Located on San Fernando Mission Boulevard, Mission San Fernando Rey de España is the 17th Southern California mission. Upon arrival, you’re first greeted by a charming gift shop full of assorted trinkets. The museum is one of the landmark’s prime attractions—it features old mission rooms decorated with period artifacts and Indian-inspired artwork.
Founded in 1797, Mission San Fernando Rey de España’s location was not chosen at random. A rich water supply, endless fields, and local wildlife all contributed to San Fernando Rey de España becoming the epicenter of rural production and leather goods.
In 1842, a mission rancher found gold hiding in the walls of Placerita Canyon and made history as the first to stumble upon this element in Alta California.
Founded in 1786, Mission Santa Barbara consists of four adobe churches, the last of which was completed in 1820. As with most Southern California missions, this locale withstood many earthquakes throughout its lengthy history. In 1925, a routine Sunday mass was disrupted by collapsing beams and shaking grounds. Miraculously, no one was hurt and a 1927 restoration brought the church back to its original form.
The beautiful lawn of Mission Santa Barbara makes an ideal picnic spot suitable for the whole family. View the ocean from the mission steps and picture Spanish missionaries watching out for ships—both friend and foe.
Most of Santa Barbara’s cultural events continue to take place right here. Each Memorial Day, local artists gather for I Madonnari—a street-painting festival held all throughout the mission’s grounds.
Established on June 24, 1797, Mission San Juan Bautista was dubbed the “Mission of Music.” This is partly due to the work of Father Esteban Tapis, who handcrafted hymnals and color-coded the sheets for those who wished to study music. The hymnaries were so large that choirs were expected to read them one at a time.
When you arrive, you’ll notice that most wooden doors are painted green on the outside. This color was fabricated by the missionaries to symbolize the water of life and the rebirth it brought.
Mission San Juan Bautista also features a model of the historic landmark. The adobe clays were brought over from other missions and the original timbers were cut to frame the entire building. An occupational therapist oversaw this project as a part of a rehabilitation process for patients with paranoid schizophrenia.
Mission San Miguel el Arcángel, the 16th of its kind, was built overlooking El Camino Real in 1769. Dubbed the “Mission along the Highway,” San Miguel el Arcángel was perhaps the most visible of the missions due to its unique location. The mission was established after the death of Father Serra, whose life-size statue remains a beloved landmark for many visitors.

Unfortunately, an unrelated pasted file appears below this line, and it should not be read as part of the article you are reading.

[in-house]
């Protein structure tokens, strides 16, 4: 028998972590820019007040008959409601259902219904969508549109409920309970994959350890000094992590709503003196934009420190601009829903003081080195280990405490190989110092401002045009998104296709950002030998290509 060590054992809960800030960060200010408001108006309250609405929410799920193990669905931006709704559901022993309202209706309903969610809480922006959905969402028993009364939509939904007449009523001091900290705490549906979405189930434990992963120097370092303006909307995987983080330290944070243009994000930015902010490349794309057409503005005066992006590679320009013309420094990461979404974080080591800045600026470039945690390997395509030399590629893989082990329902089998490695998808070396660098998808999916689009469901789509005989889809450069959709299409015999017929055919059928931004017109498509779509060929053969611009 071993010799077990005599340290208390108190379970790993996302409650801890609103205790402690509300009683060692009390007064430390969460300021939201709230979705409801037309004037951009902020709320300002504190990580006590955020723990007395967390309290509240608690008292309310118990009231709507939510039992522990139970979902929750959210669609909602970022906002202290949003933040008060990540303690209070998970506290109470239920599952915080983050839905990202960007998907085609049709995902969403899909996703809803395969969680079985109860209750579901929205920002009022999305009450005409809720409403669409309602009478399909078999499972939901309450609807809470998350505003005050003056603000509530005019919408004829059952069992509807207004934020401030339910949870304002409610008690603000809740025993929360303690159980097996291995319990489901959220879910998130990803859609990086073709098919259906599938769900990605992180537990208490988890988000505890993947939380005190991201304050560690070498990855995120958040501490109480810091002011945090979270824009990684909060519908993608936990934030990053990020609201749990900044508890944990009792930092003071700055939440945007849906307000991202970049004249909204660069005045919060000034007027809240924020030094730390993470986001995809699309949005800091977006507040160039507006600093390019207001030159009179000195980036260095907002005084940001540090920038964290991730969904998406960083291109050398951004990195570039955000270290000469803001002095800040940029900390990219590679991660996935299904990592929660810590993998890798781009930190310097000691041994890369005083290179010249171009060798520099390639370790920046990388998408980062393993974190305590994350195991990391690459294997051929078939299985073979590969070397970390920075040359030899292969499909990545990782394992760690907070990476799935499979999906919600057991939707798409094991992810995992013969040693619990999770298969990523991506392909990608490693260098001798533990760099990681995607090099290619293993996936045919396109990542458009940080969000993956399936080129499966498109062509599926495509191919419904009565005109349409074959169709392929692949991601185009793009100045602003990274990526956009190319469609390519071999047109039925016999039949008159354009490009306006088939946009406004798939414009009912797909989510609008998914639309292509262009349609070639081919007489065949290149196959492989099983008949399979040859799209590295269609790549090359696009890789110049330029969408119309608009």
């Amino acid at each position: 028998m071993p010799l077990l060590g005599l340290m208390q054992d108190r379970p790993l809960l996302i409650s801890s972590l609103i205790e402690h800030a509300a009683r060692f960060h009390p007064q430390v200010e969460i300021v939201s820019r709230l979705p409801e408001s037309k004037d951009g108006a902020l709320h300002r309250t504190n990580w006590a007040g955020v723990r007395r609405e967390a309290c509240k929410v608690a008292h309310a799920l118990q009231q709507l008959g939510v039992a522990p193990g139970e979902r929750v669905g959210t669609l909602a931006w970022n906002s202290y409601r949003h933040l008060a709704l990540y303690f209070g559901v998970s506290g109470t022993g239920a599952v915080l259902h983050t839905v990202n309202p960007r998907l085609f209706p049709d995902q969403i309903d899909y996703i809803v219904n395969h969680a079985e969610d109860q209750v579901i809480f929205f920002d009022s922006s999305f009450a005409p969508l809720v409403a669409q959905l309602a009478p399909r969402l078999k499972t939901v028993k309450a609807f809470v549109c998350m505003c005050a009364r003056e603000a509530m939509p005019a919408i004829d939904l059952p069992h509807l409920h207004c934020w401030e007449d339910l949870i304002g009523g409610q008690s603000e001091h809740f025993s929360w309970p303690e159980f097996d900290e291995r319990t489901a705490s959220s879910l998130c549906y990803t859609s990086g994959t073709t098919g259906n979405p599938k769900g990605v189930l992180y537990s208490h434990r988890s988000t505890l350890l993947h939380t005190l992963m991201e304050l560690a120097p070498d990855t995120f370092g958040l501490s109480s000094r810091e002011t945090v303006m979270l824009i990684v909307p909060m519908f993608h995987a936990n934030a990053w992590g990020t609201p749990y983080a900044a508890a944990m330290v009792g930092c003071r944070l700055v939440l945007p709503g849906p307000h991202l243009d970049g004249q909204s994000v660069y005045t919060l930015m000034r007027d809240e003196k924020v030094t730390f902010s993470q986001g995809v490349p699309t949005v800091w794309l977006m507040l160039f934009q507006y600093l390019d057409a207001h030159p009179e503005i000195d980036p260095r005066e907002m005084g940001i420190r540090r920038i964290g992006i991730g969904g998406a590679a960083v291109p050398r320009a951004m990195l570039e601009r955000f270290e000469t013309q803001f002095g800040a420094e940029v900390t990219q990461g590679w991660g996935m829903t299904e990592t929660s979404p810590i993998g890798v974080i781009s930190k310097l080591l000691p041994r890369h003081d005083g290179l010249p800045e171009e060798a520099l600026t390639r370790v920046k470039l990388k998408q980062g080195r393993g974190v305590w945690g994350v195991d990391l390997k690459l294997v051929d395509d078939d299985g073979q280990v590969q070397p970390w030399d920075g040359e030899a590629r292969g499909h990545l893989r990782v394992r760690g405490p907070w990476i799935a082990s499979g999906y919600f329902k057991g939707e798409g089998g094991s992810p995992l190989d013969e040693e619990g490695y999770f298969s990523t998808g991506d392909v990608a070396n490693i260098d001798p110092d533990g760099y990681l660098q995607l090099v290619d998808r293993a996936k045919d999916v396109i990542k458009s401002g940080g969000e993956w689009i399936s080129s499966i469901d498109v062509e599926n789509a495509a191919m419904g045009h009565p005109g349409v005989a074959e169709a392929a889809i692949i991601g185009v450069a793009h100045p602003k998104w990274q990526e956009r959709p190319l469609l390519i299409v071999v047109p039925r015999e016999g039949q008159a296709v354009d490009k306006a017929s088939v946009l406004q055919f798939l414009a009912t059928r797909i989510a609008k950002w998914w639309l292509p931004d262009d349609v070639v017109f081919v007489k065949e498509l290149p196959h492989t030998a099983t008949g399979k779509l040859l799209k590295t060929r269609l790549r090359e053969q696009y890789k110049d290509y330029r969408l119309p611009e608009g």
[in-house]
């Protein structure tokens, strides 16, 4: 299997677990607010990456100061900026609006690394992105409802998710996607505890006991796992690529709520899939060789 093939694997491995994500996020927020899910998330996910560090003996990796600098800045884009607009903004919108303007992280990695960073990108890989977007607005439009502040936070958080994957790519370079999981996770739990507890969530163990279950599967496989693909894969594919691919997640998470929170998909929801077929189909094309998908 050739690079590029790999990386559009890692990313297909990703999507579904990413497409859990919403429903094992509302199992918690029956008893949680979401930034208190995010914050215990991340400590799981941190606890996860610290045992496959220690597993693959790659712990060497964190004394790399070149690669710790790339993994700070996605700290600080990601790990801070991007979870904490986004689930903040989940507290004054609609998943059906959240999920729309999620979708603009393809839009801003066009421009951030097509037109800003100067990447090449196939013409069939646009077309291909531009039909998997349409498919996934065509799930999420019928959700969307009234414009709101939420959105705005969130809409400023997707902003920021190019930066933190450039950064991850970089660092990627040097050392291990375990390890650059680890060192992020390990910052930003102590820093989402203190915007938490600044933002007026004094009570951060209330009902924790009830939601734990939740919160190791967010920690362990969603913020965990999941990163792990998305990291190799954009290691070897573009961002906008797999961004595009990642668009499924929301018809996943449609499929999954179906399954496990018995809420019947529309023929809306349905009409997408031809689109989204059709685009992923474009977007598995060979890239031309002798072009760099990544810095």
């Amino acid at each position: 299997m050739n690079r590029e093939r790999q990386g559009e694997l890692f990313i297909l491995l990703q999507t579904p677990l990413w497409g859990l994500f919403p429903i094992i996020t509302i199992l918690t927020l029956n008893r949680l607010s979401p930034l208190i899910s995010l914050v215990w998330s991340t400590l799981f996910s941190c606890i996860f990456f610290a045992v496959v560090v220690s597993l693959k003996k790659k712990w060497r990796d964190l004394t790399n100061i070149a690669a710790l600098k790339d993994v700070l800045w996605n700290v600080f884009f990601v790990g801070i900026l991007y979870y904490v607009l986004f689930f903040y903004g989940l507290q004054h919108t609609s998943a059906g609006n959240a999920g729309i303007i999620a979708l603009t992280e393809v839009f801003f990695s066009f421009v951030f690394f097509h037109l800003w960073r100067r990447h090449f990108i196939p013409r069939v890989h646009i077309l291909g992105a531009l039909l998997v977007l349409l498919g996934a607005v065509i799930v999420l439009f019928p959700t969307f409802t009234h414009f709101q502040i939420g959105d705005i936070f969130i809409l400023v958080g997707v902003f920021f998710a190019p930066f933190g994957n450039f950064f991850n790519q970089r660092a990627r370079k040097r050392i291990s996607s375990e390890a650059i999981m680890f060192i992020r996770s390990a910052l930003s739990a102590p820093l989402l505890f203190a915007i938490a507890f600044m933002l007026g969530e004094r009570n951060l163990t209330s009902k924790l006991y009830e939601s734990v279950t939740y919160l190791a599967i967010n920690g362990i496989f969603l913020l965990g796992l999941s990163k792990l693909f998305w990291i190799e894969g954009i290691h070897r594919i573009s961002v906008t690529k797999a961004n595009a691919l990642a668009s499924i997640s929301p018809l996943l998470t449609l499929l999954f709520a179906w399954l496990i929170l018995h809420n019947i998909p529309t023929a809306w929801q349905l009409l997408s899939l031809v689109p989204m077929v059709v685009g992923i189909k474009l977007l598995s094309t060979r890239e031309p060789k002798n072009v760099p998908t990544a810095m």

The interior of Mission San Miguel el Arcángel is vibrant, with colorful murals and frescoes covering many of its walls. Walk along the corridors and marvel at decorations that have been left untouched since their installation in 1821.
Ninth in the Southern California mission chain, Mission Basilica San Buenaventura was the last to be founded by Father Serra himself. During Holy Week—the seven day period between Palm Sunday and Easter—the sound of wooden bells could be heard all around the area. These bells are unique to this mission and are shrouded in mystery.
While exploring the area, make sure to check out the ornately tiled fountain and wander around the mission garden's palm trees and wonderful floral arrangements.
Father Estevan Tapis established Mission Santa Ines in 1804, making it the 19th in the chain of California missions. Praised for its breathtaking views of the Santa Ynez River Valley and San Rafael mountain ranges, the mission remains an all-time tourist favorite.
The area includes 15 buildings and historic sites which reflect the lives of the native Chumash residents who lived under Mexican rule. The adobe brick—similar to other missions—was an intrinsic part of Mission Santa Ines’ construction.
Today, the mission remains an active church with regular mass and audio tours which guide visitors through the beautiful oak-covered area.
Mission San Antonio de Padua—located in central California’s Valley of the Oaks—is renowned for its Spanish tiles, waterproof thatched roofs, and innovative irrigation system. Built in 1771, the mission was the third of the 21 missions in California.
The mission is now home to various colored music sheets that were once used to educate the Native Americans of the land. This site also holds a large collection of musical instruments from the mission’s heyday, including harps, violins, pianos, and guitars.
Today, the mission serves a different purpose—one of solitude and retreat. Isolated nearly 200 years ago, the tranquility of Mission San Antonio de Padua offers a break from the hectic cycle of the outside world, even if just for a moment.